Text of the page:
Greens’ Bill Deemed Extreme, Backers in Australian House of Representatives Pushing for Approval

Duoploy of the Coles and Woolworths Supermarket.

The leading Liberal member of the House of Representatives economic committee has expressed support for the breakup of large corporations, as the Coalition grapples with the Greens’ proposal to dismantle the duopoly held by major supermarkets.

While the Nationals have publicly endorsed the Greens’ proposed divestiture powers bill, which would authorize the Australian Competition and Consumer Commission (ACCC) and the courts to compel corporations like Woolworths and Coles to divest assets if they become too dominant and wield excessive market influence, the stance of Opposition Leader Peter Dutton remains unclear.

Australian Competition and Consumer Commission Promotional (Credits: ACCC)

However, Dutton has previously acknowledged concerns about the duopoly of supermarkets and emphasized the need for an effective competition policy to ensure consumers receive value for money and farmers are not exploited.

The Greens’ legislation primarily targets supermarket giants but could be extended to other firms to prevent price inflation or the exploitation of supply chains to suppress competition.

Critics, including the Business Council of Australia, have condemned the bill as granting “extreme powers” and argue it fails to address ongoing issues examined by the ACCC inquiry into supermarkets or the review of the Food and Grocery Code of Conduct led by former Labor minister Craig Emerson.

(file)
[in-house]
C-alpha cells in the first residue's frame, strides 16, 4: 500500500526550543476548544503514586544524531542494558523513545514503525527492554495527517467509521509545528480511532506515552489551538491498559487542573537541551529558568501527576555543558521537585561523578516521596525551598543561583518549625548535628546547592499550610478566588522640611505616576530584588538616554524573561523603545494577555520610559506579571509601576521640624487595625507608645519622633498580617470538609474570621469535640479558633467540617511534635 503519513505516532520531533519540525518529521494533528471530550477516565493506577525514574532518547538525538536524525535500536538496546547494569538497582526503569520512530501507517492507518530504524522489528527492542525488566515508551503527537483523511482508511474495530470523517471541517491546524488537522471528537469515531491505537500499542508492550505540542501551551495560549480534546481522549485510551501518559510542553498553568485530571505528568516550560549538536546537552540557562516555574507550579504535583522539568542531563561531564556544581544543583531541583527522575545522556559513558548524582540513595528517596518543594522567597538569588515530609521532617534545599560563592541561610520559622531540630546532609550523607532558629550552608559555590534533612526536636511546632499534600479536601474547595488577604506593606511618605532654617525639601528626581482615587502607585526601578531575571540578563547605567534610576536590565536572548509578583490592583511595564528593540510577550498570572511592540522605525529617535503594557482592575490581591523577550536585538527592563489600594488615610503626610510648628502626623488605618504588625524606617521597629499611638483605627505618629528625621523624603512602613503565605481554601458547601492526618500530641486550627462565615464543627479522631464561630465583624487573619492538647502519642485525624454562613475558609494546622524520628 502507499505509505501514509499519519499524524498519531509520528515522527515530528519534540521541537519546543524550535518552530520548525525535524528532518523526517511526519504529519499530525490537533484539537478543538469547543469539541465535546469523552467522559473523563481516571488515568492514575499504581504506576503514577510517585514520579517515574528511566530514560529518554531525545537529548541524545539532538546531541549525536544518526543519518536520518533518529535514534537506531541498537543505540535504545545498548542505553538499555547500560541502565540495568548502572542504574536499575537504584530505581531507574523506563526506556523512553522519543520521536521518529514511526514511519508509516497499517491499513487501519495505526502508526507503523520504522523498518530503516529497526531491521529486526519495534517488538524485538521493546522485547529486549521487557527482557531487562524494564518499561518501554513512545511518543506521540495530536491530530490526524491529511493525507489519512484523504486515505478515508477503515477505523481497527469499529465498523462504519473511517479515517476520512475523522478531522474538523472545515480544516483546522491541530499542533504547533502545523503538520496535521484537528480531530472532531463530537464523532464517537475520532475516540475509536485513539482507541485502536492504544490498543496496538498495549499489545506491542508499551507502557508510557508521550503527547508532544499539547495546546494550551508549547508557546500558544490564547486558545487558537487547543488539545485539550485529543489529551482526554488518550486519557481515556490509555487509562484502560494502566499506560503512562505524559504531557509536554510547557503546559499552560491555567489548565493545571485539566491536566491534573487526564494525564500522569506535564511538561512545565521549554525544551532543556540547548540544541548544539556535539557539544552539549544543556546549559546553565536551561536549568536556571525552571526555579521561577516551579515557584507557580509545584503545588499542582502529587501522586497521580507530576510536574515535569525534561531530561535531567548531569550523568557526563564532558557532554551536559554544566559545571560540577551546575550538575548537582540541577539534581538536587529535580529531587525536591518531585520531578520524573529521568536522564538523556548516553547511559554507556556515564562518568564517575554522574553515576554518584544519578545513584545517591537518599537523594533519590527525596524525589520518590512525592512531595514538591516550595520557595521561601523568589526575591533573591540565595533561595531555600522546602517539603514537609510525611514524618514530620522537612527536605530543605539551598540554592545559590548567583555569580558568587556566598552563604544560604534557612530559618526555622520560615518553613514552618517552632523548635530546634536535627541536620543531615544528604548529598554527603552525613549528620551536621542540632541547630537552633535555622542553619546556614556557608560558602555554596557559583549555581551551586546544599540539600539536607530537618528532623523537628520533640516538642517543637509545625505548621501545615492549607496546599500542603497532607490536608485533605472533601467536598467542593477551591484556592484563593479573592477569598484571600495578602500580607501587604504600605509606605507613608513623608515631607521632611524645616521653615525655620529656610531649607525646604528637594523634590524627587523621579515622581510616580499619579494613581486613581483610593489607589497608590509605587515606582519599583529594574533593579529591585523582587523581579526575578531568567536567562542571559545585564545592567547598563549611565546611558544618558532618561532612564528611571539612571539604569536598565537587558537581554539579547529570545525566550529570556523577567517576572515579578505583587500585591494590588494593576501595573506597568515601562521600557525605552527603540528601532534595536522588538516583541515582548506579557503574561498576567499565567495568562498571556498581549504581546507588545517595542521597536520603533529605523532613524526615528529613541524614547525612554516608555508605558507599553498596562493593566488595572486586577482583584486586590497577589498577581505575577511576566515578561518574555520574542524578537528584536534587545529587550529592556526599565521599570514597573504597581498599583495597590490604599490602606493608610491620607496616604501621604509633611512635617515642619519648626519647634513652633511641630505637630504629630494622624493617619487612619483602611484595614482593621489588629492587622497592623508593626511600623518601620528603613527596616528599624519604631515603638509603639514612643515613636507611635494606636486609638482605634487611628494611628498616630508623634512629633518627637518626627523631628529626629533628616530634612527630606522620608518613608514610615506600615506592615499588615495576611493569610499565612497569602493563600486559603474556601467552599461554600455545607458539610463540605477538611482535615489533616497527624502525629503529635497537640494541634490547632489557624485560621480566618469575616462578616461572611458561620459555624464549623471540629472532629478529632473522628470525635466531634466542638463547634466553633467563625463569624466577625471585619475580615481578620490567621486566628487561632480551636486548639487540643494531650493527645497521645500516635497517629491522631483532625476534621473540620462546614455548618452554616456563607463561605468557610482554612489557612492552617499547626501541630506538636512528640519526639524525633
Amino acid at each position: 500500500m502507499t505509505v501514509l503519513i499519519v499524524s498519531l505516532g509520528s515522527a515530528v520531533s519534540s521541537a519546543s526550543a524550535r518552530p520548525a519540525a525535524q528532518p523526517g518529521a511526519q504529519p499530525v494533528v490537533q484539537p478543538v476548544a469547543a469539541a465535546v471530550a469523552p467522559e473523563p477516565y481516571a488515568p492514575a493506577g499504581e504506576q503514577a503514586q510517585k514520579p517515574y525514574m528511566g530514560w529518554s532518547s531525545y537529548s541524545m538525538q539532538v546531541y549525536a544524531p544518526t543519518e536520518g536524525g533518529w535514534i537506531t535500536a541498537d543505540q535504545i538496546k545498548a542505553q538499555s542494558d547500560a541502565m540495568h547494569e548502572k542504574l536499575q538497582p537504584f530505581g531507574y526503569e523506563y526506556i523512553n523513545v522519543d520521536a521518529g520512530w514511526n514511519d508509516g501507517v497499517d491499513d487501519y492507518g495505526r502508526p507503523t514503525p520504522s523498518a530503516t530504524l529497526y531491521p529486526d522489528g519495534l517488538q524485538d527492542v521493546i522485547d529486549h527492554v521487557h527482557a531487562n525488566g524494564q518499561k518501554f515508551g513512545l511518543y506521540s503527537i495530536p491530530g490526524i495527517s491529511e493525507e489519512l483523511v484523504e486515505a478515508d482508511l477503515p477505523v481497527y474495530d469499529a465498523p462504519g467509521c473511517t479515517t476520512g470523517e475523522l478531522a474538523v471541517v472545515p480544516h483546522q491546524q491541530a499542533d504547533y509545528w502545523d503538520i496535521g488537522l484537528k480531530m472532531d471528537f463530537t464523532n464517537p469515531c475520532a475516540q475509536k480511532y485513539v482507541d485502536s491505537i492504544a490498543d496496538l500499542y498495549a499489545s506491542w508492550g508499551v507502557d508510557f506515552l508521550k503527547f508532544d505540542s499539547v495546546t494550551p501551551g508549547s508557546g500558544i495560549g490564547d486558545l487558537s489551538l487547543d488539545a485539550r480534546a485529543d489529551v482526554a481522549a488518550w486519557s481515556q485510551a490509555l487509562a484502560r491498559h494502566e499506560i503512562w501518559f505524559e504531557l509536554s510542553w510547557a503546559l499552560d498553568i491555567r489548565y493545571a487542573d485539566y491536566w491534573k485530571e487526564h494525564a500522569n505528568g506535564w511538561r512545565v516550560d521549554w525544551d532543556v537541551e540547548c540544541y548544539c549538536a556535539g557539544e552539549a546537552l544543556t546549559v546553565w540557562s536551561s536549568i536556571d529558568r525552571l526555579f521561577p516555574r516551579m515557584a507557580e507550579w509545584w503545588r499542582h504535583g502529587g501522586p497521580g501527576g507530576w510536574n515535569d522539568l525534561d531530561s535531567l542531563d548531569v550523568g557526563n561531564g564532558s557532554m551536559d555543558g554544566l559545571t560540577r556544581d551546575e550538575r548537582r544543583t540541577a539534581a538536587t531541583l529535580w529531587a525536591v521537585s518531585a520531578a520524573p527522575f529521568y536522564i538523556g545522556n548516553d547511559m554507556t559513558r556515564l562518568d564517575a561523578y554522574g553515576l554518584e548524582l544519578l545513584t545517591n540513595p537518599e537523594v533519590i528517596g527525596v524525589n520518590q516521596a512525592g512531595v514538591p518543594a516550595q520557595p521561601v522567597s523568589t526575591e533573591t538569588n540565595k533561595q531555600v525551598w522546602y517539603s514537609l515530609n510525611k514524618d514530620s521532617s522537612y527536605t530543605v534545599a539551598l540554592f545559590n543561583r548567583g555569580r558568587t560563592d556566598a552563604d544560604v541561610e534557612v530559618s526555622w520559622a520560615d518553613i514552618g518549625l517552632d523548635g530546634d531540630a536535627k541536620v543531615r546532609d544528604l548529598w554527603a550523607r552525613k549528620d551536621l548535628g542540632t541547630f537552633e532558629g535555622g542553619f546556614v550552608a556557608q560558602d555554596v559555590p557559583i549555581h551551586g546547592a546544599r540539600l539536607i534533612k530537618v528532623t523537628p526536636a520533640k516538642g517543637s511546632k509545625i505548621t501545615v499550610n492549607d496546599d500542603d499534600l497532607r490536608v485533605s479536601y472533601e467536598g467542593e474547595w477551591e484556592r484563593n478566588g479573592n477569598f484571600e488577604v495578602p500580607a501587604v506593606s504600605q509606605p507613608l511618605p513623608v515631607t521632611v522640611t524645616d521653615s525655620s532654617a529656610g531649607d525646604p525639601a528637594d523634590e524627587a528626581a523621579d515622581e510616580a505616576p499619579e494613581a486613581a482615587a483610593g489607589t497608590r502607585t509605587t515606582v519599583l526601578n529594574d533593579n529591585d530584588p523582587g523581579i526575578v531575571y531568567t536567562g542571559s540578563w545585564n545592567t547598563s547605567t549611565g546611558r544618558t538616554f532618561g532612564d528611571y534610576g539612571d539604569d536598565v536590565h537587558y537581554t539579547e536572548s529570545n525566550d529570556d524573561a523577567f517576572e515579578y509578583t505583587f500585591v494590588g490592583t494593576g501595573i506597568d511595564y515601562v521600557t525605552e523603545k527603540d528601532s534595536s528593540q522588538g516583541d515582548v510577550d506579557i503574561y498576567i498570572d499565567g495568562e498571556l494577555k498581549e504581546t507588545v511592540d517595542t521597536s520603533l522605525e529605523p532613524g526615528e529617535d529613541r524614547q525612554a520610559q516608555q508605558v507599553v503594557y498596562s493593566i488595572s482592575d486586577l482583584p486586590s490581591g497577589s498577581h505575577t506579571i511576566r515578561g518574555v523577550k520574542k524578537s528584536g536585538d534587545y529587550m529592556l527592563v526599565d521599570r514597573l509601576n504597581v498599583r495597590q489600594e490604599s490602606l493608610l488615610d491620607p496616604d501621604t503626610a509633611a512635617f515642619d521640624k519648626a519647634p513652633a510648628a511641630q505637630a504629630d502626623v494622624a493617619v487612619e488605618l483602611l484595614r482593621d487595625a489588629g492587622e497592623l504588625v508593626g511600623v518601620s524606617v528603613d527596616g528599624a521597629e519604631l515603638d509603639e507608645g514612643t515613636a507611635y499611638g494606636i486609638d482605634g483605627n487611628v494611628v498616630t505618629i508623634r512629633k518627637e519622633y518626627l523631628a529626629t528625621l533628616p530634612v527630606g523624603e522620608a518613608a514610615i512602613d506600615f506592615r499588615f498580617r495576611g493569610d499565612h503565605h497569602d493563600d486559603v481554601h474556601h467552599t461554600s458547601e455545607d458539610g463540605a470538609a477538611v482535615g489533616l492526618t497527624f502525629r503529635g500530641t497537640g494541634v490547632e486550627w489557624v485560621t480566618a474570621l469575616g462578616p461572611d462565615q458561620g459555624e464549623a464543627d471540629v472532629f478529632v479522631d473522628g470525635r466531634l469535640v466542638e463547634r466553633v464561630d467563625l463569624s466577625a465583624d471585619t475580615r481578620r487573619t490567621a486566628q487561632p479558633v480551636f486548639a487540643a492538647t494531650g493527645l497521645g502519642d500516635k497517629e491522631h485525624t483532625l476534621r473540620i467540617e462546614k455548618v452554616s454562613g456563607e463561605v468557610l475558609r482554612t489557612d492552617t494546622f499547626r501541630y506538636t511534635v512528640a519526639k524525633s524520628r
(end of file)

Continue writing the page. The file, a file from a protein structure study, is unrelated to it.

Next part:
Despite opposition from the business council, Liberal MP Garth Hamilton, the deputy chair of the economics committee, has expressed support for divestiture powers, stating, “If big business is opposed to the government holding divestiture powers, then I’m for it.”

Parliment House (Credits: Australian House of Representatives)

The Greens’ proposal would empower the ACCC to seek court orders requiring companies to divest assets if they misuse market power to inflate prices, exploit supply chains, or hinder competition.

Prime Minister Anthony Albanese and Assistant Minister for Competition Andrew Leigh have refrained from endorsing divestment powers publicly but emphasized the importance of robust competition measures in Australia’s private sector economy.

Nationals MPs Keith Pitt and Michael McCormack have aligned with party leader David Littleproud in endorsing the Greens’ bill, asserting their longstanding advocacy for divestiture powers to ensure fair pricing for farmers.

In response, Greens senator Nick McKim criticized the Business Council of Australia for defending what he termed “price gouging” by major supermarkets and accused Labor of failing to support efforts to combat corporate profiteering.

Josh Linardos
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